The great journalist Horace Greeley once said that "fame is a vapor, popularity an accident, and riches take wings. Only one thing endures and that is character." But Horace Greeley never starred in his own TV reality show, so what would he know?
It's been nearly 140 years since Greeley and his character were buried in New York City, and America has evolved to the point at which character means someone who wears colanders on her head. ("Oh, my crazy Aunt Matilda. Such a character she is!") We've learned that fame, though perhaps vaporous, is a very important vapor that all of us should try to bottle and keep on our shelves so we can spray it on like a fine French perfume every now and then.
We all know that honor, duty and principle won't get us on the cover of Us Weekly. Fame, on the other hand, will. And we know that snagging an Us Weekly cover will then extend that fame. It's the great thing about celebrity: The more famous you are, the more famous you get—even if you're famous for absolutely no reason at all.
So, knowing that fame must be the thing you long for most in your life, and having learned from David Letterman that lists of things attract extra attention, I will now present—as a free and generous gift—a step-by-step breakdown of how you too can become famous.
Step 1: Have the right sort of parents
If your parents are rich and famous, you can likely capitalize on their fame and find a measure of your own. Willow Smith, daughter of superstar singer/actor Will Smith, is already famous at the tender age of 10. Her celebrity has ostensibly come for her song "Whip My Hair." But we all know that had Willow Smith been the daughter of the accountant Will Smith in Yonkers, none of us would've ever heard of her.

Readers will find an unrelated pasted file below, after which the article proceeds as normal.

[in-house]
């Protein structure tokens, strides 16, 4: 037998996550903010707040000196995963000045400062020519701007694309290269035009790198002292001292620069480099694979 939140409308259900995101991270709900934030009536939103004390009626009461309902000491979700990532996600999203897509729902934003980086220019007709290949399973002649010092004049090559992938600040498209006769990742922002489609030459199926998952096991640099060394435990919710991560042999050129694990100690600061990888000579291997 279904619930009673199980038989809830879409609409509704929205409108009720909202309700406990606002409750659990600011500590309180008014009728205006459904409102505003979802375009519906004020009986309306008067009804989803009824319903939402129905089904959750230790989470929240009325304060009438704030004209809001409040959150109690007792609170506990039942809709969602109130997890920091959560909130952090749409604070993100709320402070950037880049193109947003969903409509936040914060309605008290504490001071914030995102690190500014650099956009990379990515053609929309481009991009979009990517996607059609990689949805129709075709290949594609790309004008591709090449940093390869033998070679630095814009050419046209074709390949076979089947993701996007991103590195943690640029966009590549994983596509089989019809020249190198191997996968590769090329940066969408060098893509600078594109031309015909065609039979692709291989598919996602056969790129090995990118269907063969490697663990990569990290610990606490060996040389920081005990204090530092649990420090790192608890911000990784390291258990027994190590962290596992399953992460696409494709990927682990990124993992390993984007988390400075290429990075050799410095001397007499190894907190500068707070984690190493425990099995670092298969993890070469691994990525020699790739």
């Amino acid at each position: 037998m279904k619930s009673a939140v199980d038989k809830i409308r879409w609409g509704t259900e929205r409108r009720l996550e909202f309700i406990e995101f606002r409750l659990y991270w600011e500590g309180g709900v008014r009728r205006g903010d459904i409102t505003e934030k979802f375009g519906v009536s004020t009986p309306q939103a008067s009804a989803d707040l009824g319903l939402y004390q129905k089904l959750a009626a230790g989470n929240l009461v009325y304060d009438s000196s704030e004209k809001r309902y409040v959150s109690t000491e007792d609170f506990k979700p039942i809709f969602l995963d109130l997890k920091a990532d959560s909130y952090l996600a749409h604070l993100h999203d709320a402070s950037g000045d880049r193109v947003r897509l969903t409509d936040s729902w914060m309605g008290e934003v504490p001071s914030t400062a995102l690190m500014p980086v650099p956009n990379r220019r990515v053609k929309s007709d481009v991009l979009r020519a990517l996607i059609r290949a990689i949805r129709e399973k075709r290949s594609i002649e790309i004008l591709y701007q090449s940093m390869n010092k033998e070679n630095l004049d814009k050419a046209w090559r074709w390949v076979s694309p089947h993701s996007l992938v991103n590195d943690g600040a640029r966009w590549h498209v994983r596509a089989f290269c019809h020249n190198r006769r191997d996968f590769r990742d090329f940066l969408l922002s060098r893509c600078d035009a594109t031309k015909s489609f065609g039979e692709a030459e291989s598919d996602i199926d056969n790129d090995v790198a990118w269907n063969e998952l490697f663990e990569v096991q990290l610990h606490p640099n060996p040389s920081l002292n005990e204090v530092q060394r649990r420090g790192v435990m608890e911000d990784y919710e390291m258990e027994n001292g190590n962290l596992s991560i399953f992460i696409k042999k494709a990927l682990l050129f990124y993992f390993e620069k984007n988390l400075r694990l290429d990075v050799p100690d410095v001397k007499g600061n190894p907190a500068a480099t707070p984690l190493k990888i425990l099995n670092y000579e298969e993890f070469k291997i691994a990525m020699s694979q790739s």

If your parents are merely rich, you can still become famous—but only if you act out in the right sorts of clubs. Read the Wikipedia entry on Paris Hilton for more information about the other sorts of things that are required.
Step 2: Get a little crazy … or at least pretend to
Reality shows—great pathways to fame these days—are always looking for contestants. But "normal people," the sorts of folks who pay their bills on time, say "please" and "thank you," and wear underwear, are typically not who they're looking for. Reality shows are looking for "colorful" characters, caricatures, really, who aren't afraid to "speak their minds" or "mix it up" or "punch their mothers in the mouth" if it might mean better ratings. A police record is, obviously, a plus.
Step 3: Get GTB'd
Ozzy Osbourne aside, it's incredibly hard to become a celebrity without doing what the Jersey Shore cast does: Go to the gym and get a tan. Oh, and ask doctors to stick lots of Botox needles into those unsightly wrinkles of yours. If you're going to be famous, you're going to have to look your best. Which, I will hasten to add, doesn't mean you'll necessarily feel your best.
If you're a woman with aspirations of looking good for the camera, you'll need to subsist on honey'd water, lemons and single granules of Rice Krispies. (Cheating on this diet involves occasionally splurging on a crouton.) Men have it a little easier, but let's face it: If you don't have a muscular structure that looks as if there are well-proportioned river rocks embedded in your abdomen, your celebrity won't last much beyond your first shirtless spread in Vanity Fair.